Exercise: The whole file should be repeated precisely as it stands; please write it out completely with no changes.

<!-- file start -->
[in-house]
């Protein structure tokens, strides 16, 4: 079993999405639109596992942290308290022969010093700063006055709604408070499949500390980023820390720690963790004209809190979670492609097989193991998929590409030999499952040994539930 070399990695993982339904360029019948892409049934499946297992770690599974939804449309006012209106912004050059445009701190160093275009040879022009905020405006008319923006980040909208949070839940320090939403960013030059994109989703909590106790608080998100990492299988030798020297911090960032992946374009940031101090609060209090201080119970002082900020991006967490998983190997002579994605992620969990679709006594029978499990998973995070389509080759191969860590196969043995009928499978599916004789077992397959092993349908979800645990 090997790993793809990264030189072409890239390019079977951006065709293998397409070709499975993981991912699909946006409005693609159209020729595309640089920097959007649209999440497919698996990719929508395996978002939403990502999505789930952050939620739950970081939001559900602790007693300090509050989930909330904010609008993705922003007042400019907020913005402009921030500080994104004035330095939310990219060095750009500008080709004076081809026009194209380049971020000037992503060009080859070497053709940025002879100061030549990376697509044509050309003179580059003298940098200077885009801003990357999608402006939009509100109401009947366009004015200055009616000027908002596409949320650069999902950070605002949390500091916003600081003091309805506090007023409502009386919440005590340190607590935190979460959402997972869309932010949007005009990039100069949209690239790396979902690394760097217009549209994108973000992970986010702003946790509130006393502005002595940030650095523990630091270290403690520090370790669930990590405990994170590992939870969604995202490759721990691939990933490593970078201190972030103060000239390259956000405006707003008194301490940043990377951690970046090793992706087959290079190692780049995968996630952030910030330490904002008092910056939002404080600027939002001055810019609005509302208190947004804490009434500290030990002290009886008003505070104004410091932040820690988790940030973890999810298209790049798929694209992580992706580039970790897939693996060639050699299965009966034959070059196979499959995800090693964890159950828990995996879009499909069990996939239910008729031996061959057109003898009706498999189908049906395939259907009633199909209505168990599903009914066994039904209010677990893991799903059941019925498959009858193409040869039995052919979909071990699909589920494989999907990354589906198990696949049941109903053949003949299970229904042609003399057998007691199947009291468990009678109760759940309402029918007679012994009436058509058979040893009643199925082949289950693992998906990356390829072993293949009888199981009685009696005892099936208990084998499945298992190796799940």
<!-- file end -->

[in-house]
């Protein structure tokens, strides 16, 4: 079993999405639109596992942290308290022969010093700063006055709604408070499949500390980023820390720690963790004209809190979670492609097989193991998929590409030999499952040994539930 070399990695993982339904360029019948892409049934499946297992770690599974939804449309006012209106912004050059445009701190160093275009040879022009905020405006008319923006980040909208949070839940320090939403960013030059994109989703909590106790608080998100990492299988030798020297911090960032992946374009940031101090609060209090201080119970002082900020991006967490998983190997002579994605992620969990679709006594029978499990998973995070389509080759191969860590196969043995009928499978599916004789077992397959092993349908979800645990 090997790993793809990264030189072409890239390019079977951006065709293998397409070709499975993981991912699909946006409005693609159209020729595309640089920097959007649209999440497919698996990719929508395996978002939403990502999505789930952050939620739950970081939001559900602790007693300090509050989930909330904010609008993705922003007042400019907020913005402009921030500080994104004035330095939310990219060095750009500008080709004076081809026009194209380049971020000037992503060009080859070497053709940025002879100061030549990376697509044509050309003179580059003298940098200077885009801003990357999608402006939009509100109401009947366009004015200055009616000027908002596409949320650069999902950070605002949390500091916003600081003091309805506090007023409502009386919440005590340190607590935190979460959402997972869309932010949007005009990039100069949209690239790396979902690394760097217009549209994108973000992970986010702003946790509130006393502005002595940030650095523990630091270290403690520090370790669930990590405990994170590992939870969604995202490759721990691939990933490593970078201190972030103060000239390259956000405006707003008194301490940043990377951690970046090793992706087959290079190692780049995968996630952030910030330490904002008092910056939002404080600027939002001055810019609005509302208190947004804490009434500290030990002290009886008003505070104004410091932040820690988790940030973890999810298209790049798929694209992580992706580039970790897939693996060639050699299965009966034959070059196979499959995800090693964890159950828990995996879009499909069990996939239910008729031996061959057109003898009706498999189908049906395939259907009633199909209505168990599903009914066994039904209010677990893991799903059941019925498959009858193409040869039995052919979909071990699909589920494989999907990354589906198990696949049941109903053949003949299970229904042609003399057998007691199947009291468990009678109760759940309402029918007679012994009436058509058979040893009643199925082949289950693992998906990356390829072993293949009888199981009685009696005892099936208990084998499945298992190796799940």